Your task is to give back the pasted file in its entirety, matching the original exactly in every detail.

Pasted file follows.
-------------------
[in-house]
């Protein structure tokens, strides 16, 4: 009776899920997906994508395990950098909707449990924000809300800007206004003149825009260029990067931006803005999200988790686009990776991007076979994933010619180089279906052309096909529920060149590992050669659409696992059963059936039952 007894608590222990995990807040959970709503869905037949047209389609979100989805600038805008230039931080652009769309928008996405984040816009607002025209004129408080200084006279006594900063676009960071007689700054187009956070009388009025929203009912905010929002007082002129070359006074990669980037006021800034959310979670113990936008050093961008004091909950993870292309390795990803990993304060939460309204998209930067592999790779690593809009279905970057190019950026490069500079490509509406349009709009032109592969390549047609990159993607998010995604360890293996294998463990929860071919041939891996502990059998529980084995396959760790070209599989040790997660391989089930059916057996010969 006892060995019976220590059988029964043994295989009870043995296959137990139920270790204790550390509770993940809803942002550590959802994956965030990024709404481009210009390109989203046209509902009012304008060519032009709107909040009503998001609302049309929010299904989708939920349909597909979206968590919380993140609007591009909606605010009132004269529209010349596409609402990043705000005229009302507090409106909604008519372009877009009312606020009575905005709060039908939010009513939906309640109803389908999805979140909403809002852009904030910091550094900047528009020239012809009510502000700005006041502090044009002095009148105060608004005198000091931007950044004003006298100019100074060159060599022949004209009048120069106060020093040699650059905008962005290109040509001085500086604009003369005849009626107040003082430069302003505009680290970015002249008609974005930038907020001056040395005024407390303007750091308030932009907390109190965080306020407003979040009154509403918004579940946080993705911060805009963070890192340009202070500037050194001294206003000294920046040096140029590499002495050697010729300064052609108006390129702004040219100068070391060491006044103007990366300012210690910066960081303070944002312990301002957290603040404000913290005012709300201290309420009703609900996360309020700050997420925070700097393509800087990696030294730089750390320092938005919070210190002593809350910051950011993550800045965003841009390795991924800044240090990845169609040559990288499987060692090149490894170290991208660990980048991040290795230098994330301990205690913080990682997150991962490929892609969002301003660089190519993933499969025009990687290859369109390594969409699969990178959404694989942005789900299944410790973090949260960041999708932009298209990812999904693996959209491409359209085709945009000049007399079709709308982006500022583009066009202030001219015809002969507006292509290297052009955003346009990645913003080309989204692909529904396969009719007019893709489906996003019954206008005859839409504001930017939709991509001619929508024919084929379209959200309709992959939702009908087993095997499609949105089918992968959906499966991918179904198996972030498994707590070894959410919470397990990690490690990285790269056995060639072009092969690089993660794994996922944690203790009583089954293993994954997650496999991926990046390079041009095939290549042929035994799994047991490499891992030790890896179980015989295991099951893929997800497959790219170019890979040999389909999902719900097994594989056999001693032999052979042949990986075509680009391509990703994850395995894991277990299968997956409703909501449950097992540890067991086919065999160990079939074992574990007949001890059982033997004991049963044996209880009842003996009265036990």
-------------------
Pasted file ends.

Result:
[in-house]
């Protein structure tokens, strides 16, 4: 009776899920997906994508395990950098909707449990924000809300800007206004003149825009260029990067931006803005999200988790686009990776991007076979994933010619180089279906052309096909529920060149590992050669659409696992059963059936039952 007894608590222990995990807040959970709503869905037949047209389609979100989805600038805008230039931080652009769309928008996405984040816009607002025209004129408080200084006279006594900063676009960071007689700054187009956070009388009025929203009912905010929002007082002129070359006074990669980037006021800034959310979670113990936008050093961008004091909950993870292309390795990803990993304060939460309204998209930067592999790779690593809009279905970057190019950026490069500079490509509406349009709009032109592969390549047609990159993607998010995604360890293996294998463990929860071919041939891996502990059998529980084995396959760790070209599989040790997660391989089930059916057996010969 006892060995019976220590059988029964043994295989009870043995296959137990139920270790204790550390509770993940809803942002550590959802994956965030990024709404481009210009390109989203046209509902009012304008060519032009709107909040009503998001609302049309929010299904989708939920349909597909979206968590919380993140609007591009909606605010009132004269529209010349596409609402990043705000005229009302507090409106909604008519372009877009009312606020009575905005709060039908939010009513939906309640109803389908999805979140909403809002852009904030910091550094900047528009020239012809009510502000700005006041502090044009002095009148105060608004005198000091931007950044004003006298100019100074060159060599022949004209009048120069106060020093040699650059905008962005290109040509001085500086604009003369005849009626107040003082430069302003505009680290970015002249008609974005930038907020001056040395005024407390303007750091308030932009907390109190965080306020407003979040009154509403918004579940946080993705911060805009963070890192340009202070500037050194001294206003000294920046040096140029590499002495050697010729300064052609108006390129702004040219100068070391060491006044103007990366300012210690910066960081303070944002312990301002957290603040404000913290005012709300201290309420009703609900996360309020700050997420925070700097393509800087990696030294730089750390320092938005919070210190002593809350910051950011993550800045965003841009390795991924800044240090990845169609040559990288499987060692090149490894170290991208660990980048991040290795230098994330301990205690913080990682997150991962490929892609969002301003660089190519993933499969025009990687290859369109390594969409699969990178959404694989942005789900299944410790973090949260960041999708932009298209990812999904693996959209491409359209085709945009000049007399079709709308982006500022583009066009202030001219015809002969507006292509290297052009955003346009990645913003080309989204692909529904396969009719007019893709489906996003019954206008005859839409504001930017939709991509001619929508024919084929379209959200309709992959939702009908087993095997499609949105089918992968959906499966991918179904198996972030498994707590070894959410919470397990990690490690990285790269056995060639072009092969690089993660794994996922944690203790009583089954293993994954997650496999991926990046390079041009095939290549042929035994799994047991490499891992030790890896179980015989295991099951893929997800497959790219170019890979040999389909999902719900097994594989056999001693032999052979042949990986075509680009391509990703994850395995894991277990299968997956409703909501449950097992540890067991086919065999160990079939074992574990007949001890059982033997004991049963044996209880009842003996009265036990």